Vale Eric Freeman
December 15, 2020
Cricket Australia is mourning the loss of Test all-rounder Eric Freeman, who passed away on Monday at the age of 76.
Freeman became Australia’s 244th men’s Test cricketer when he made his debut against India at the Gabba in 1968, removing both openers in the tourist’s first innings with his right-arm fast-mediums.
His finest series in the baggy green came against the West Indies in 1968-69, where he scored 183 runs at 30.50 – including two powerful half-centuries – and took 13 wickets at 30.07.
Freeman was a prolific performer with ball and bat during his 83-game first class career with South Australia.
His best figures for his state of 8-47 came against the New Zealanders in the second innings at the Adelaide Oval in 1967, however arguably his greatest moment came in 1971 when he was instrumental in guiding South Australia to the Sheffield Shield title with 13 wickets in the final match against NSW, including 8-64 in the second innings off a shortened run-up due to a hamstring injury.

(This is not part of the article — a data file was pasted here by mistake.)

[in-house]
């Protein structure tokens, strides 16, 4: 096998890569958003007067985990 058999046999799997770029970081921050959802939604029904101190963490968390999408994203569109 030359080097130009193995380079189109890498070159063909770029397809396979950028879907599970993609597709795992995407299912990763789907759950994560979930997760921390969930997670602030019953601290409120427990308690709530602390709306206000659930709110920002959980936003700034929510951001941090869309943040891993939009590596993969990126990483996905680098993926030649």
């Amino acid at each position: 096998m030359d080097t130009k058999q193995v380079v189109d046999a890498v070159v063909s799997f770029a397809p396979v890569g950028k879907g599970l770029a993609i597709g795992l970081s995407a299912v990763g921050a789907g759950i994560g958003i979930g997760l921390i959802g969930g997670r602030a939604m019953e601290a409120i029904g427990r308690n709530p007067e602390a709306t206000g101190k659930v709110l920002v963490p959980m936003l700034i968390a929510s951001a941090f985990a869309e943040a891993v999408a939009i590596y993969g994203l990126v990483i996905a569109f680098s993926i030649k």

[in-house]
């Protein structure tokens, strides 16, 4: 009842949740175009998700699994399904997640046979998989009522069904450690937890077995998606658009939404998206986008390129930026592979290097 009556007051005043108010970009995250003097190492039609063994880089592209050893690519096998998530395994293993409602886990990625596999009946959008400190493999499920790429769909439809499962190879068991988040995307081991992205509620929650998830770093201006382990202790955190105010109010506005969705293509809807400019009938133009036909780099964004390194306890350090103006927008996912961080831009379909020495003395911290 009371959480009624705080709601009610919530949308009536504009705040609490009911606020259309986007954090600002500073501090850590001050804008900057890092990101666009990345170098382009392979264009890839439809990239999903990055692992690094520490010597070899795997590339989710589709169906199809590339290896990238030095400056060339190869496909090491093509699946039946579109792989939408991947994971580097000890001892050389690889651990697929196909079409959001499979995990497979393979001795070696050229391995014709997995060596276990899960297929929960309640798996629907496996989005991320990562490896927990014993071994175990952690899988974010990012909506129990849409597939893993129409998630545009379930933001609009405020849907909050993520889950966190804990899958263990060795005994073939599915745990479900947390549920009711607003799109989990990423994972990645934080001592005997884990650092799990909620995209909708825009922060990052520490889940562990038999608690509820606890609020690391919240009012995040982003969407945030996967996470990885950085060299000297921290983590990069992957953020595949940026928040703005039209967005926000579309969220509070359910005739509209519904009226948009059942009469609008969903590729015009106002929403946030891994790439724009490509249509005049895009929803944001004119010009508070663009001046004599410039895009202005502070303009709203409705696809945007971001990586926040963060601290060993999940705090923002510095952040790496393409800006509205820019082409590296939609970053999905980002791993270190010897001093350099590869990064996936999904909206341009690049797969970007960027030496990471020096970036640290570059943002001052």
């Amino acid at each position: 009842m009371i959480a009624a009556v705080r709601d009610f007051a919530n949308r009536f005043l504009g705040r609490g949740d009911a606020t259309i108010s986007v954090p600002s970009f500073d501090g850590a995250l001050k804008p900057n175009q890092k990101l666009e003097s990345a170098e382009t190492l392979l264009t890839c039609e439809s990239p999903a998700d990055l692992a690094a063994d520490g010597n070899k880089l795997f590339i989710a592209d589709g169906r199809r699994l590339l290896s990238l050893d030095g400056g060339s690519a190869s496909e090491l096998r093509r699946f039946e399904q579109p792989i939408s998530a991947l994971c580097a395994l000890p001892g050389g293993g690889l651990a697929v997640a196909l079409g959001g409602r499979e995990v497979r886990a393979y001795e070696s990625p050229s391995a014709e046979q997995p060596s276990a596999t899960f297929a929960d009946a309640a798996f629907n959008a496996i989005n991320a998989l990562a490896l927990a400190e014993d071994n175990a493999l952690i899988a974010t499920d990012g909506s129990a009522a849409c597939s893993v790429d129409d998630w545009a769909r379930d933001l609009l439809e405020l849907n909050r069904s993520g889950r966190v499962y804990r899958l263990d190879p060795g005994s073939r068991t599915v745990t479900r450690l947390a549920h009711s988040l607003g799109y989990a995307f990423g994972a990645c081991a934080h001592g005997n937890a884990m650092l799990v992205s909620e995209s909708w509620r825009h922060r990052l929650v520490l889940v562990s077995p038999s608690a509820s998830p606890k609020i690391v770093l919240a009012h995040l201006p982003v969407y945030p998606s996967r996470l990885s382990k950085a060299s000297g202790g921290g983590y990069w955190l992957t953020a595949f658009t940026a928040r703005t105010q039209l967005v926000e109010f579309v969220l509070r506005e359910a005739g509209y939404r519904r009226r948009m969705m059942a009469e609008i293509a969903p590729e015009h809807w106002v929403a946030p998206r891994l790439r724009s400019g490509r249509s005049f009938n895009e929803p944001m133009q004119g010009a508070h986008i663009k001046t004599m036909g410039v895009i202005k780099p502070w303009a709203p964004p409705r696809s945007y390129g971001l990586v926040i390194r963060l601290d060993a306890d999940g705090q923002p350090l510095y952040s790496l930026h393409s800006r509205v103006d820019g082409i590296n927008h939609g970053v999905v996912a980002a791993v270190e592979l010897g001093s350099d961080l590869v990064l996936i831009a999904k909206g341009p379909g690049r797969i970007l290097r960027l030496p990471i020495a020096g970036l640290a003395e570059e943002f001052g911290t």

In the off-season, Freeman was an outstanding footballer for Port Adelaide throughout a SANFL career that spanned 116 games, highlighted by a premiership in 1965 and the Ken Farmer Medal in 1966 as the league’s leading goal-kicker (81). Freeman also represented South Australia on six occasions.
Freeman received the Medal of the Order of Australia in 2002 for “services to sport, particularly cricket as a player, administrator and commentator.”
“Eric will forever be remembered as one of the greatest athletes South Australia has ever produced,” said CA chair Earl Eddings said. “He was an all-rounder in every sense of the word – powerful with both bat and ball in cricket and a prodigious goal-kicker with the Magpies in the winter months.
“He remained a popular member of the cricket family after his retirement as a player with commentary roles on the ABC and junior development positions with West Torrens.
“On behalf of everyone within Australian cricket, we pass on our sincere condolences to Eric’s family.”